From Westpac today (emphasis added):
….With the Reserve Bank sharing our caution around 2018, along with ample capacity in the labour market (unemployment rate is 5.9% compared to full employment rate of 5.0%) and stubbornly low wages growth, there is only scope to cut rates. But as we have argued consistently, a resurgent housing market disallows such a policy option. Indeed, the minutes refer to “a build- up of risks associated with the housing market”. A tighter macro prudential stance seems appropriate.
Indeed, as we go to press, APRA has announced new controls, restricting the “flow of new interest-only lending to 30 per cent of total new residential mortgage lending” with a particular focus on limiting interest only loans with a loan-to-value ratio [LVR] above 80%. Currently, “interest-only terms represent nearly 40 per cent of the stock of residential mortgage lending by ADIs”, so this policy will restrict the terms at which a marginal borrower can access credit (investors and owner-occupiers). APRA also noted that they want banks to manage growth in investor credit to “comfortably remain below the previously advised benchmark of 10 per cent growth”. This is not a hard change to the target as had been mooted recently in the press (some suggesting the 10% limit could be as much as halved), but it does suggest lending to investors will continue to grow at a pace meaningfully below 10%. Looking ahead, the next RBA Stability Review (April 13) may provide more clarity on the macro prudential policy outlook and potential triggers for further action. For the time being though, the 2015 experience offers an understanding of the potential impact of this further tightening.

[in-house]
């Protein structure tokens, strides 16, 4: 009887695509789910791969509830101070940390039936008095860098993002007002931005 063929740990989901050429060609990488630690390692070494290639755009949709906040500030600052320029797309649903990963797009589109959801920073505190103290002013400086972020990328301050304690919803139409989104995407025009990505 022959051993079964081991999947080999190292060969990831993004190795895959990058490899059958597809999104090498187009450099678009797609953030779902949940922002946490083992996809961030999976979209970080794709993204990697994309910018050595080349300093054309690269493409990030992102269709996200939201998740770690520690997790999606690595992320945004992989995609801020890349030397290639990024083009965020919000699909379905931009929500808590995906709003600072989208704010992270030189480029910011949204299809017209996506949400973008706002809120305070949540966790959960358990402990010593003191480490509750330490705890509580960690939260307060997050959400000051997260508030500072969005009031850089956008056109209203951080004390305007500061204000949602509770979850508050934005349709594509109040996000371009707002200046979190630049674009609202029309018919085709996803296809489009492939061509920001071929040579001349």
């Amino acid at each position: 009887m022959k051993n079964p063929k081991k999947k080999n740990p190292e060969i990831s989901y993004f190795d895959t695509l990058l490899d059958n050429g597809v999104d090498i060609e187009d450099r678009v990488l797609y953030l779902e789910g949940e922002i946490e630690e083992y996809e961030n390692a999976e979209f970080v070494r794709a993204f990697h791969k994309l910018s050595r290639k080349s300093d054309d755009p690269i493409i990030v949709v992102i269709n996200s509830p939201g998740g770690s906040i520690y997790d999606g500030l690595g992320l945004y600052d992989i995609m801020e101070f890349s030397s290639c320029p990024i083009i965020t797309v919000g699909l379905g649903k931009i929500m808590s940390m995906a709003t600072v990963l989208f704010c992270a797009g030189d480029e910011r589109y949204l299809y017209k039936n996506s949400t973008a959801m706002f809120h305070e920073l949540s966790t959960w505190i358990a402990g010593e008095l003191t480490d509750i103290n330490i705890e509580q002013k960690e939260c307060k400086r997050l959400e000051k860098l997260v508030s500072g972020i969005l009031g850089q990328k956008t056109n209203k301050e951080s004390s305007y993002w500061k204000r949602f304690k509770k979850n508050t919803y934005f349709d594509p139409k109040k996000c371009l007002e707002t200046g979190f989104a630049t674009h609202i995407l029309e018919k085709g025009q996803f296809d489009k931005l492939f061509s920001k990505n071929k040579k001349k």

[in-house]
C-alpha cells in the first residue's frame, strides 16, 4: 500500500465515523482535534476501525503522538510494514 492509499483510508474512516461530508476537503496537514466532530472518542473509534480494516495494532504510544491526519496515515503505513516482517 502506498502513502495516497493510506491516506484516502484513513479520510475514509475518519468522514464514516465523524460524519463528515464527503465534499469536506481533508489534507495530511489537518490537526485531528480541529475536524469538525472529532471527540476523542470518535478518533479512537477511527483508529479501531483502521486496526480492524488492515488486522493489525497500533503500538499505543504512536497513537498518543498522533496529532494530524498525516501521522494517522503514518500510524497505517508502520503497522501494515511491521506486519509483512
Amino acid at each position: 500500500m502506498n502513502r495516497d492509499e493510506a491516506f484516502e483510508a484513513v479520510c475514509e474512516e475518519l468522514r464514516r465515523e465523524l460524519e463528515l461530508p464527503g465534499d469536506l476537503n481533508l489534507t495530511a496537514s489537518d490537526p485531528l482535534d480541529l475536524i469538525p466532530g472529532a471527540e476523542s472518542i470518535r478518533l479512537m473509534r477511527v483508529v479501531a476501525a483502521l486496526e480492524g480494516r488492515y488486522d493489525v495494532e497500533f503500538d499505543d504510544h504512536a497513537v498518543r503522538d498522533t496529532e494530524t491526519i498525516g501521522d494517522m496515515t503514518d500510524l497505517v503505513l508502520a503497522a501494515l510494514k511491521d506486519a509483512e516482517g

To head off a potential bubble burst, the RBA and APRA need to drastically slow house price growth. I am sure the big four banks are urging caution but they would be the worst hit by a meltdown. What APRA is doing is fiddling around the margins. To make housing investors think twice about further borrowing, APRA needs to cut the maximum LVR to 70%. And half that for foreign borrowers.